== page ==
6. Empowerment

Above all, customer support reps need to be empowered.

Empowered to go the extra mile to help solve a problem for a customer. Empowered to be honest with their team when there’s something they don’t know and need help understanding. Empowered to ask their manager for help when they’re overwhelmed and burning out. Without empowerment, customer support reps will work themselves into a state of burnout that won’t be productive for them or their team -- which won’t help the business overall.

These are just a few of the skills needed to work in customer support -- here’s a more comprehensive list of general customer service skills that also help support reps excel.

Customer Support Resources

Customer work is messy and necessary, but remember that customer support employees are humans. “Mental health and self-care are huge trends in support roles at startups,” Redbord explains, “and there’s a reason for this. These jobs are incredibly taxing and can be relatively low-paying. Reps are always at the beck and call of your customers, and whenever something goes wrong, a company leader or executive is jumping on the team to fix it.”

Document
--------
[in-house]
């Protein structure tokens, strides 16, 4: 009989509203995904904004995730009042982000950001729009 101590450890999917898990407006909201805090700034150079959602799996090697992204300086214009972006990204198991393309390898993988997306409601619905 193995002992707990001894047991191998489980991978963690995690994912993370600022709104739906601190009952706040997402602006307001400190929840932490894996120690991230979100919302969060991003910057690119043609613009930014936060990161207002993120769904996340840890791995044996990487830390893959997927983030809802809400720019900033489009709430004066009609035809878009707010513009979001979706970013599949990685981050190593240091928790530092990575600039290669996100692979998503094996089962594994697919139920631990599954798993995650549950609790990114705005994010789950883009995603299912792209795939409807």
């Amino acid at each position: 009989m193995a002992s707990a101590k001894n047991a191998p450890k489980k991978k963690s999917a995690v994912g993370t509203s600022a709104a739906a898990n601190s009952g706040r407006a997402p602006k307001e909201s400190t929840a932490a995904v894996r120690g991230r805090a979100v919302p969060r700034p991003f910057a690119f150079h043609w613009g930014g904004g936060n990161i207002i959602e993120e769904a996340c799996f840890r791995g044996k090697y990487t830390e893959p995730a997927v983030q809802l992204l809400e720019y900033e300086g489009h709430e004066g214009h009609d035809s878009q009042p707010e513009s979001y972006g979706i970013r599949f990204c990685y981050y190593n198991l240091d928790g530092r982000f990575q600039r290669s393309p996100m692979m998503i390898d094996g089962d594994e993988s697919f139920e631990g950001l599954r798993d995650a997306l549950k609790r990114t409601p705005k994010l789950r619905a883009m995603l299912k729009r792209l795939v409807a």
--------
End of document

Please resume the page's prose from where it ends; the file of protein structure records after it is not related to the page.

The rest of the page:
Here’s his list of the resources needed to foster happy customer support reps and to build a successful team over time from his own experiences at HubSpot.

1. Staff and train the team correctly.

A team with enough resources is a happy team. Learn how and when to grow a customer support team, and how to properly train them, too.

2. Staff the team with mentally tough people.

Don’t hire people who are unprepared to deal with chaos, challenges, and pressure.

3. Empower your customer team through sponsorship and visibility.

Ask for their recommendations and include them in the decision-making process when it comes time to fix customer issues. Bring in team members to higher-level leadership meetings, or cross-functional meeting with the product and sales teams.

4. Seat your team physically close to problem-solvers in product.

Physical proximity means both teams will learn more about the other’s day, creating a shared understanding of how to help customers. It also helps build personal relationships and trust.

5. Be prepared to create solutions.

If your team is empathetic and hardworking, they’ll have a hard time asking for help. Be there for them to prevent that burnout and brainstorm solutions and workarounds for them.